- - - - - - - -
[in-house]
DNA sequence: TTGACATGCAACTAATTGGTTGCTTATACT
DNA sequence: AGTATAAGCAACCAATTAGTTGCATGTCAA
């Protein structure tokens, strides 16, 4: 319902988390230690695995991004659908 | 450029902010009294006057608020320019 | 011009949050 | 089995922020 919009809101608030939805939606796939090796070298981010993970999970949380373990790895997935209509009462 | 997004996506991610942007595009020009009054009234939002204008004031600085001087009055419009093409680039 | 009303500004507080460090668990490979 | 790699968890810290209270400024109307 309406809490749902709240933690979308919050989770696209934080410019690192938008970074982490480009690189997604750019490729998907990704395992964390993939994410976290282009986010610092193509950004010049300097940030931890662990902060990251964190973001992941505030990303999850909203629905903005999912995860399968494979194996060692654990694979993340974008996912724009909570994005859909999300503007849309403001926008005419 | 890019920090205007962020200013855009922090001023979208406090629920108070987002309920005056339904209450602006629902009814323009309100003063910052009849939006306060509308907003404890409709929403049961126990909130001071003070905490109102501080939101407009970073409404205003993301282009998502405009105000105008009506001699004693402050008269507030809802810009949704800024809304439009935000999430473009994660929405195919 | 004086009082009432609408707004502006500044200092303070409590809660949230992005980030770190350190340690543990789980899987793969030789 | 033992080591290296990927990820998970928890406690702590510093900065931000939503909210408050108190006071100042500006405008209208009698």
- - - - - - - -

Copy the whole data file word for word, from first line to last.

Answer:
[in-house]
DNA sequence: TTGACATGCAACTAATTGGTTGCTTATACT
DNA sequence: AGTATAAGCAACCAATTAGTTGCATGTCAA
């Protein structure tokens, strides 16, 4: 319902988390230690695995991004659908 | 450029902010009294006057608020320019 | 011009949050 | 089995922020 919009809101608030939805939606796939090796070298981010993970999970949380373990790895997935209509009462 | 997004996506991610942007595009020009009054009234939002204008004031600085001087009055419009093409680039 | 009303500004507080460090668990490979 | 790699968890810290209270400024109307 309406809490749902709240933690979308919050989770696209934080410019690192938008970074982490480009690189997604750019490729998907990704395992964390993939994410976290282009986010610092193509950004010049300097940030931890662990902060990251964190973001992941505030990303999850909203629905903005999912995860399968494979194996060692654990694979993340974008996912724009909570994005859909999300503007849309403001926008005419 | 890019920090205007962020200013855009922090001023979208406090629920108070987002309920005056339904209450602006629902009814323009309100003063910052009849939006306060509308907003404890409709929403049961126990909130001071003070905490109102501080939101407009970073409404205003993301282009998502405009105000105008009506001699004693402050008269507030809802810009949704800024809304439009935000999430473009994660929405195919 | 004086009082009432609408707004502006500044200092303070409590809660949230992005980030770190350190340690543990789980899987793969030789 | 033992080591290296990927990820998970928890406690702590510093900065931000939503909210408050108190006071100042500006405008209208009698």